The business gave people in Colón security, and allowed them to take the long view on managing the forest. “When people move up into the bottom of the middle class, they no longer have an incentive to knock down trees,” Pinchot said.
You can see this play out all over the world. Tree canopy increases as countries become richer. Trees have made a comeback across the affluent northern countries. This trend is so prevalent that academics have given it a label: the forest transition.
Growth and prosperity allow people, like those in Colón, to reduce the strain they put on the land while also increasing — let’s not forget — the amount of energy they use. In terms of land use, people tend to go from inefficiently extracting resources from a large area when poor, to more sustainable use of smaller areas as they get more money.
When he was younger, Pinchot would have scoffed at the notion that developing a timber industry could save a forest. His grandfather, the paterfamilias of American forestry, Gifford Pinchot had stressed this point, writing, “The first principle of conservation is development.” But that seemed crazy to Peter Pinchot, who, as a young environmentalist, mostly wanted to stop development. It was only after spending time in places like Colón that he saw his grandfather’s point.
“To paraphrase Churchill, ‘Capitalism is the worst way to organize human societies, except all the others,’” Pinchot told me over the phone.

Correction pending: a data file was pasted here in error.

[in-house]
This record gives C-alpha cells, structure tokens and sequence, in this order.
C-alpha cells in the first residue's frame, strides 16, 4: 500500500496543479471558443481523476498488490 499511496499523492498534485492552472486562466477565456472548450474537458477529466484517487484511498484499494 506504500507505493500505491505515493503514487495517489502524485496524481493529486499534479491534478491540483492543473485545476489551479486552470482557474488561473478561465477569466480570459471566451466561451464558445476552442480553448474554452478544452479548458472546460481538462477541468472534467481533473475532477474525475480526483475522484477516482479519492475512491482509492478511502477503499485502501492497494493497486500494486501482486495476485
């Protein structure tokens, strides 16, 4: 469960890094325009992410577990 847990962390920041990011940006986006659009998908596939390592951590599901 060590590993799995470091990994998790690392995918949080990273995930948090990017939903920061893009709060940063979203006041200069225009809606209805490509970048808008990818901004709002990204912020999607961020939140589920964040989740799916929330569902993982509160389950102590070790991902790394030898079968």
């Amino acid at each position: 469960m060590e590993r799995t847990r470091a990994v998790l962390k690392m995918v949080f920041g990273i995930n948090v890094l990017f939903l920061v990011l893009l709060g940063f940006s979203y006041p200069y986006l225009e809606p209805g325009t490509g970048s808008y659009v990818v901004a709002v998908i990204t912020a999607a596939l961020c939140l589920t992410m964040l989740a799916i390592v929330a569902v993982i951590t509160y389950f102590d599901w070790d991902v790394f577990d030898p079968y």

That doesn’t mean he or the people of Colón have simply embraced free-market economics — if that were the case, there would have been no need for a project at all. There’s something of a Marxist critique of capitalism baked into EcoMadera: It’s designed to deliver wealth to the community and empower women like Quezada, rather than enrich a single owner. Spreading the wealth to the people who need it most is also critical for the environment. The challenge around the world is to help poor communities skip past the ugly deforestation stage of development and go straight to the prosperous reforestation stage. That will require economic growth that actually benefits the poor.
The shift from cutting down trees to planting them goes hand in hand with a larger set of changes: increasing wealth, decreasing birth and death rates, and a decreasing share of the population employed in the extraction of natural resources — like logging and farming. The academic jargon for this larger economic shift is structural transformation (which I wrote about here). Historically, structural transformation has been the only way that large populations of people move out of poverty.
You can see signs of this kind of transformation at the micro-level in Colón. Trees are growing back in deforested areas. There’s a sense of hope — it’s become a place worth saving.
For Quezada, it’s home. It’s a place she’s helped to make more beautiful and prosperous.
“Look, I have a daughter.” Quezada told me. “I want her to study, and to contribute and to support this community. And I want our friends, and our children to have the opportunity to be professionals, and to contribute, to manage the resources here, and take care of the forest, which is alive, for the entire world.”